As usual, we’re a bit behind. Dysfunction in Washington and abroad continues.
Mark Zuckerberg‘s downfall: part 3! On the eve of his Senate testimony on tracking, profiling and possibly influencing unsuspecting minds post-Cambridge Analytica revelations, Facebook’s founder and CEO admitted the European Union‘s new “General Data Protection Regulation” requirements of the social behemoth to protect user privacy would not be extended to Western hemisphere social media slaves.
Specifically, COO Sheryl Sandberg grudgingly kowtowed to Europe’s modern socialism by “[arranging] the core privacy settings for Facebook in one place and make it much easier for [European] people to manage their data” earlier this year.
46 of the 55 House members on the Energy and Commerce Committee (which apparently regulates the internet), who grilled Zucks on April 11, banked donations from Facebook. Perhaps appropriately, the outfit is Facebook’s biggest campaign cash recipient.
On the House [Energy and Commerce] committee, Republicans got roughly twice as much as Democrats, counter to the broader trend in Facebook campaign gifts. Of the $7 million in contributions to all federal candidates tied to the Menlo Park, Calif.-based social network, Democrats got 65% to Republicans’ 33%.
Zucks empathized with the average site user by removing his own sent messages (and those from a few privileged executives) from recipient inboxes. Once he got caught, Facebook tried to salvage public support, announcing an “unsend” feature will launch for the commoners later this year. Their oily boss will reportedly be restrained from manipulating others’ inboxes until then.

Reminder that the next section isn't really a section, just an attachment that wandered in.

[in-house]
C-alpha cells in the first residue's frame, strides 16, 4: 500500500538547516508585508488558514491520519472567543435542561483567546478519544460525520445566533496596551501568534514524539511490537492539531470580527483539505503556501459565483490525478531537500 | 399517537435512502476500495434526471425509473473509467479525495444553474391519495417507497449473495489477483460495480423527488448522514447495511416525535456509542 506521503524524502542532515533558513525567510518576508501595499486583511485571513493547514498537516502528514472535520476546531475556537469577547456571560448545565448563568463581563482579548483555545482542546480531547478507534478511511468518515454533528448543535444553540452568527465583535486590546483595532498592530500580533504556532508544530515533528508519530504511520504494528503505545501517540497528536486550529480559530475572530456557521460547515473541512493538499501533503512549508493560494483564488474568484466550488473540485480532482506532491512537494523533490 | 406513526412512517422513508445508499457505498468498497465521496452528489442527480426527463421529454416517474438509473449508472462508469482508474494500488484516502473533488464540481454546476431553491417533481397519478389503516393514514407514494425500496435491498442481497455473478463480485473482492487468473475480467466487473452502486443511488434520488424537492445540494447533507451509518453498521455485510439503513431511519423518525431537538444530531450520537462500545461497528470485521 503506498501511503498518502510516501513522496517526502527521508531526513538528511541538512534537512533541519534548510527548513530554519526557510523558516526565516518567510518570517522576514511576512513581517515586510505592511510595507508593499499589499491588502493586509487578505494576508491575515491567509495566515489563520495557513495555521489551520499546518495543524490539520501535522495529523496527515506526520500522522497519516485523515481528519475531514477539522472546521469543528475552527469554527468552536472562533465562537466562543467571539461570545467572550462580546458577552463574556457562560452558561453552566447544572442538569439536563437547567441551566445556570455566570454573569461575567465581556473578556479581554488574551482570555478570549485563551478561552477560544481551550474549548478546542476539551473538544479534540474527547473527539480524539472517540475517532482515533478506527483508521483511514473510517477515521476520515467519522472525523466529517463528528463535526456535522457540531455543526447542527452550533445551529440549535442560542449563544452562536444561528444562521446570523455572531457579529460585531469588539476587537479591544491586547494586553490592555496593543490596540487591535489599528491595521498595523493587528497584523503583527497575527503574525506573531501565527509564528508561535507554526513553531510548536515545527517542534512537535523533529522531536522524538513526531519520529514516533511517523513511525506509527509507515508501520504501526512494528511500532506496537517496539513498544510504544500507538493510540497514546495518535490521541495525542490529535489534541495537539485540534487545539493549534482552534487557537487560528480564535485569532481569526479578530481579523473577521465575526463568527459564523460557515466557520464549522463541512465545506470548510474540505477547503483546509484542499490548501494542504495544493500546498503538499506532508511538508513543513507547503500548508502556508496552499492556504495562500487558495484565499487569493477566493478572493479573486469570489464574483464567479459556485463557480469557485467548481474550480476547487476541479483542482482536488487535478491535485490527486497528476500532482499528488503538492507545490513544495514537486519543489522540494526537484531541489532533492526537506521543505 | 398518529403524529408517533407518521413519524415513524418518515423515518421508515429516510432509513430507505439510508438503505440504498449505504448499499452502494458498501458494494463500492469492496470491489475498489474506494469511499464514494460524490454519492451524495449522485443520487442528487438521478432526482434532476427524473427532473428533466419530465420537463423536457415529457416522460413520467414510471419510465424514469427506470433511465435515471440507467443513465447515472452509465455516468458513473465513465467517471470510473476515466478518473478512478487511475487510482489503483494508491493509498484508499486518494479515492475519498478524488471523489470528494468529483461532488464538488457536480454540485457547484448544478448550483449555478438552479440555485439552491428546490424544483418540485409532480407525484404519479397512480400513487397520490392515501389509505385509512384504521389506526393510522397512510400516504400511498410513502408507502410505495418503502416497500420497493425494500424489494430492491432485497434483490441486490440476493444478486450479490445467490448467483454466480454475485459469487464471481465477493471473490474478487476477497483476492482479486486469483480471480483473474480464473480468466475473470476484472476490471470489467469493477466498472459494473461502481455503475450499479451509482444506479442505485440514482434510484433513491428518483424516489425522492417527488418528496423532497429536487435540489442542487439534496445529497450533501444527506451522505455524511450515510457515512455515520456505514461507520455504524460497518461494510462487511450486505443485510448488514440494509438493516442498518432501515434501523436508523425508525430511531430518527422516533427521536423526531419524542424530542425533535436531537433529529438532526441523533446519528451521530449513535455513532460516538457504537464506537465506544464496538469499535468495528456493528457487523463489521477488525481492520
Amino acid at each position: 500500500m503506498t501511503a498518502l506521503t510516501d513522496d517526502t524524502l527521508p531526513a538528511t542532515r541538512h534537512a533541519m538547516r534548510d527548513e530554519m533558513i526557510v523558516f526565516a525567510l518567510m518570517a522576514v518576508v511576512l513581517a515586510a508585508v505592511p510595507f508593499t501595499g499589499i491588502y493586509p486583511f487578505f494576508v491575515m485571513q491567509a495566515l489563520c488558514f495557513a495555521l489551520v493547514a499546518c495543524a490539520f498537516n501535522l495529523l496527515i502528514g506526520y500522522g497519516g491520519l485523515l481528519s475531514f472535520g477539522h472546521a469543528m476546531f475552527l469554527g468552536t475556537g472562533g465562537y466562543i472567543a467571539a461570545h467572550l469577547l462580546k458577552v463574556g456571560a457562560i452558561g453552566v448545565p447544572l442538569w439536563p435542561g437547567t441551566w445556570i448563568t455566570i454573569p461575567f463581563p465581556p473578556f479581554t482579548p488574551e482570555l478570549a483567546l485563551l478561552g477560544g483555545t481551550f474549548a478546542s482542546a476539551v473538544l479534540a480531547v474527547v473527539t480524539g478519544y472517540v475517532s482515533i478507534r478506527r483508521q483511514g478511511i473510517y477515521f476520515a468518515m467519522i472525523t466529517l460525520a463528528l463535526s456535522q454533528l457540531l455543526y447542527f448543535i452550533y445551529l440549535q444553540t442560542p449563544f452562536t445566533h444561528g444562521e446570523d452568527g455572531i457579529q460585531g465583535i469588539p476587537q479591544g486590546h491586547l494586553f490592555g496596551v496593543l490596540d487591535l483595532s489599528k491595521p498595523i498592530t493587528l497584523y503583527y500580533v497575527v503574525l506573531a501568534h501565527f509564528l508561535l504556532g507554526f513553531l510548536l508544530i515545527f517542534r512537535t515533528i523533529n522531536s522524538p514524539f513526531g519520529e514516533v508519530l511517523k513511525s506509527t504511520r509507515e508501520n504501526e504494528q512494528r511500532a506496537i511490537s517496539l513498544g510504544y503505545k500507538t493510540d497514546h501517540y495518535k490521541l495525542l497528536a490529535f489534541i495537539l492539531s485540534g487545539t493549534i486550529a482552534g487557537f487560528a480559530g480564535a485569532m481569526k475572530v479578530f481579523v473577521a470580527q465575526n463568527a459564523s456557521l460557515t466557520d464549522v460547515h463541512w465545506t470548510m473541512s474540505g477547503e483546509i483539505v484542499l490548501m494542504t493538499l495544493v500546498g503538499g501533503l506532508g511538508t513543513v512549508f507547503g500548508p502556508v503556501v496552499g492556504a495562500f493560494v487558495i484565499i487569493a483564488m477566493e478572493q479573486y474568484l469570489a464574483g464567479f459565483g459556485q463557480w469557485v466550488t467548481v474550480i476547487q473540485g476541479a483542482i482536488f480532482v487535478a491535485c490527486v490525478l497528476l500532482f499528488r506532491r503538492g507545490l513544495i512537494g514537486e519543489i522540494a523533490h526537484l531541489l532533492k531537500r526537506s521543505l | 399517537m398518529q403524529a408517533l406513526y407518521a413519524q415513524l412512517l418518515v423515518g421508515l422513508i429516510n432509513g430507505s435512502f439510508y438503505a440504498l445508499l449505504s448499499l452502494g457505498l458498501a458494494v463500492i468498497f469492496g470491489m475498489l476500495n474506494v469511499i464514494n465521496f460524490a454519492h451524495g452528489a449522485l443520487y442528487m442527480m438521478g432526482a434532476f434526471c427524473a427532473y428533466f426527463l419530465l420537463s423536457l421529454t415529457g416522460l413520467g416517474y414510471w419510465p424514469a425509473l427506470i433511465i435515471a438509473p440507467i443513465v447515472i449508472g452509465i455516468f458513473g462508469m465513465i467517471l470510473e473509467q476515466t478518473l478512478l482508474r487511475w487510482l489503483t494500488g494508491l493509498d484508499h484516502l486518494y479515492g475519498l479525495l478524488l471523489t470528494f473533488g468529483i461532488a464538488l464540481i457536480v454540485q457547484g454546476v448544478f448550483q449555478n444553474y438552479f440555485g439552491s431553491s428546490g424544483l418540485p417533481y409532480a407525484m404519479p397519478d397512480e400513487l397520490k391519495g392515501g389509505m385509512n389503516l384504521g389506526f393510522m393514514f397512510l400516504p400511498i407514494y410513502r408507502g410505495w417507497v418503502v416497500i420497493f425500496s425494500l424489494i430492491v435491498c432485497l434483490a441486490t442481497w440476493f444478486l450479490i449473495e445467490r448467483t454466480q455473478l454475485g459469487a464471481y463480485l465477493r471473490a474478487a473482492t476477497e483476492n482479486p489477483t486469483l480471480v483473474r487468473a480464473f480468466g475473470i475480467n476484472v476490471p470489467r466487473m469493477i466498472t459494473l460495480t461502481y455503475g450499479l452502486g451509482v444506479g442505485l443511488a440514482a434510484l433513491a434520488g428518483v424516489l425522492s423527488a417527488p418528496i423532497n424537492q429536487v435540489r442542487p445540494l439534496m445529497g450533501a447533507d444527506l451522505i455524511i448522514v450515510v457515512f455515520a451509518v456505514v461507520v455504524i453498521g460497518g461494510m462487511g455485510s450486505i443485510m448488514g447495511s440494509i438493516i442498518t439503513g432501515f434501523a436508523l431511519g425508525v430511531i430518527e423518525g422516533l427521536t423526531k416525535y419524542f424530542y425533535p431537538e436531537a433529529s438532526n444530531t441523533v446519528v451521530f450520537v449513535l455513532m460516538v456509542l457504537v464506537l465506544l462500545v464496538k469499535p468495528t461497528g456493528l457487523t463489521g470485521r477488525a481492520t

None of Facebook’s terms of service appear to give it the right to remove content from users’ accounts unless it violates the company’s community standards.
In 2010, Silicon Alley Insider aka Business Insider published now-infamous instant messages from a 19-year-old Zuckerberg to a friend shortly after starting The Facebook in 2004. “yea so if you ever need info about anyone at harvard . . . just ask . . . i have over 4000 emails, pictures, addresses, sns” Zuckerberg wrote to a friend. “what!? how’d you manage that one?” they asked. “people just submitted it . . i don’t know why . . . they ‘trust me’ . . . dumb fucks” Zuckerberg explained.